The Garden Guide

Book: History of Garden Design and Gardening
Chapter: Chapter 3: European Gardens (500AD-1850)

Practical gardening in Germany

Previous - Next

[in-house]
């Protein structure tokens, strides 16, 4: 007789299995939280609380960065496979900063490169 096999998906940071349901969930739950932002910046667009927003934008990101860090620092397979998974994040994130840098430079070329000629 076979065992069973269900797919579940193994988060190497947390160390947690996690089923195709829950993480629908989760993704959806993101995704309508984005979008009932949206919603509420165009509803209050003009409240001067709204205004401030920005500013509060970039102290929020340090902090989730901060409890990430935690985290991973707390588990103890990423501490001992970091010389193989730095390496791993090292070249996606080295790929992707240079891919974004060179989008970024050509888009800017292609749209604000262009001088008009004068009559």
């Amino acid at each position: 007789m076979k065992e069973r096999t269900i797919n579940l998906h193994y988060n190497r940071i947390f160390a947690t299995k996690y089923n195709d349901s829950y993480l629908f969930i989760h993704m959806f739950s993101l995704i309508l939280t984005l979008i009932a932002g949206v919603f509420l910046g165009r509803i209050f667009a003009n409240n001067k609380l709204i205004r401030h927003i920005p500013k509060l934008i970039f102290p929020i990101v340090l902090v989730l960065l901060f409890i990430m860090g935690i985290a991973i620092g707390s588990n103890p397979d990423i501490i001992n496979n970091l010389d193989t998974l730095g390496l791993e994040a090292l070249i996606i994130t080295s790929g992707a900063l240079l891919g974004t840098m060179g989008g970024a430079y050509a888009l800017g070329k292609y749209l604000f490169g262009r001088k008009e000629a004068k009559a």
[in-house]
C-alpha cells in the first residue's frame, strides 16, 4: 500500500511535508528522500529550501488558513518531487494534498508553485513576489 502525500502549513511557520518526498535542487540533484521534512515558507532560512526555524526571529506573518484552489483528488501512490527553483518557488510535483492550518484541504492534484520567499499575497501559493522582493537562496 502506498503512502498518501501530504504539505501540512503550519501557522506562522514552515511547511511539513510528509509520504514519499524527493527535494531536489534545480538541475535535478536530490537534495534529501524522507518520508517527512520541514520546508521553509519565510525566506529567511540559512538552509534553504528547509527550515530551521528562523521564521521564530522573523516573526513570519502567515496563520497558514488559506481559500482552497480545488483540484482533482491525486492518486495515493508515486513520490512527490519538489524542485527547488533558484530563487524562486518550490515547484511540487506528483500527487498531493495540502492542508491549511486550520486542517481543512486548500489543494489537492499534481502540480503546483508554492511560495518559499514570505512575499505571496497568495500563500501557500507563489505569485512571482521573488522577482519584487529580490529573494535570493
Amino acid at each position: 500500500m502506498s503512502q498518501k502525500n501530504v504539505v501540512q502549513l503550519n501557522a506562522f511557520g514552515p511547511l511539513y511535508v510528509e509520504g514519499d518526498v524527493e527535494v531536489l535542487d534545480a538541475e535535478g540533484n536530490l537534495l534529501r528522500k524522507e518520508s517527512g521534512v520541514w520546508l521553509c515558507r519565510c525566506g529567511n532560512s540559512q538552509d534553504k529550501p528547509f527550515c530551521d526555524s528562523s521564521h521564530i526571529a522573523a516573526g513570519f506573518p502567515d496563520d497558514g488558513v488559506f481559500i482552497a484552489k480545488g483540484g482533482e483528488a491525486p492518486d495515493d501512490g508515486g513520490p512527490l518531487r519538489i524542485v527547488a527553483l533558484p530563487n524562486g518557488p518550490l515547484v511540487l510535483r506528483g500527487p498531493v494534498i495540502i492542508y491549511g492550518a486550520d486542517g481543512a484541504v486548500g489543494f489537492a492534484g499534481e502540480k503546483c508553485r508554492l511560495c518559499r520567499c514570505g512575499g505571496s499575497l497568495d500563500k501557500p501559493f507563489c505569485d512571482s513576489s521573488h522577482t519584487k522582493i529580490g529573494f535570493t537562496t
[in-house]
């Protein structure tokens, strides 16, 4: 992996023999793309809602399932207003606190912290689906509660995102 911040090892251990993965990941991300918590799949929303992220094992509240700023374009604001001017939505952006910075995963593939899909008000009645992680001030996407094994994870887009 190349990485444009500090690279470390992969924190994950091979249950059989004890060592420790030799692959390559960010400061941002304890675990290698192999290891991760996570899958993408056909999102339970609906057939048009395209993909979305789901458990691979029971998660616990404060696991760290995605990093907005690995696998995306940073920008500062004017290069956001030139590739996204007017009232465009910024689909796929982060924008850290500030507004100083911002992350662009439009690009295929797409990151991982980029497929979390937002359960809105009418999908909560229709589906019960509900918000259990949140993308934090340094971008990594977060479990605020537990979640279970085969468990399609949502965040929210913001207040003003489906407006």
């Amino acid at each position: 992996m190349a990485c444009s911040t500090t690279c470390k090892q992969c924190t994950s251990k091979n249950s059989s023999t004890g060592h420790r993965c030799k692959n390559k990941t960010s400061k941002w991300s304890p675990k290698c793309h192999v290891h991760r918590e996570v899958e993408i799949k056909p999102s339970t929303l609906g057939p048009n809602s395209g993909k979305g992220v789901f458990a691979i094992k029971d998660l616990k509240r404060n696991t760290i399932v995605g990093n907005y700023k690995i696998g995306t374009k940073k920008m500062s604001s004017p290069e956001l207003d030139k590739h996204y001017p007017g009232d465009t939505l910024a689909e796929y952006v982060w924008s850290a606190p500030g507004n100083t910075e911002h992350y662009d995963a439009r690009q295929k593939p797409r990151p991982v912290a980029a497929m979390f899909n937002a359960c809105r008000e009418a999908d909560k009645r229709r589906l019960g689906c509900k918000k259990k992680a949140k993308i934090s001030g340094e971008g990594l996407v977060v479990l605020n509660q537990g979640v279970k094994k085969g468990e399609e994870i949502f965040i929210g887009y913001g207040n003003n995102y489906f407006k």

5. German Gardening, as empirically practised 398. The use of gardens is as general in the best districts of Germany as in England; but in Hungary and some parts of Bohemia, Gallicia, and Prussia, many of the lower orders are without them, or, if permitted to enclose a few yards of ground near their wooden hovels, they seem too indolent and indifferent, or too much oppressed by the exactions of their landlords, to do so. The cabbage tribe, and chiefly red borecole, and the potato, are the universal plants in the cottage gardens of Germany; but lettuces, peas, onions, and turnips, with some other sorts, and the common fruit trees, are introduced in some districts. Flowers are not very general, but the rose, thyme, and mint are to be seen in many places, and a variety of ornamental plants in the better sort of cottage gardens. Farmers' gardens, as in most countries, are a little larger than those of the lowest class of cottagers; but inferior, in point of order and neatness, to that of the man who lives in his own cottage. The gardens of the hereditary families are not, in general, much attended to: their appearance is too frequently that of neglect and disorder. Cabbages, potatoes, apples, and pears, and perhaps a few onions, are the produce expected from them: these are cultivated by a servant, not always a gardener, and who has generally domestic occupations to perform for the family. It will readily be imagined that, in such an extensive country, there are innumerable exceptions; in these, the gardens are better arranged, and the produce of a more varied description. Next to the gardens of the princes or rulers, the best are those of the wealthy bankers and citizens. These are richly stocked with fruit trees, generally contain hothouses, and are liberally kept up. Some of them contain collections of exotics.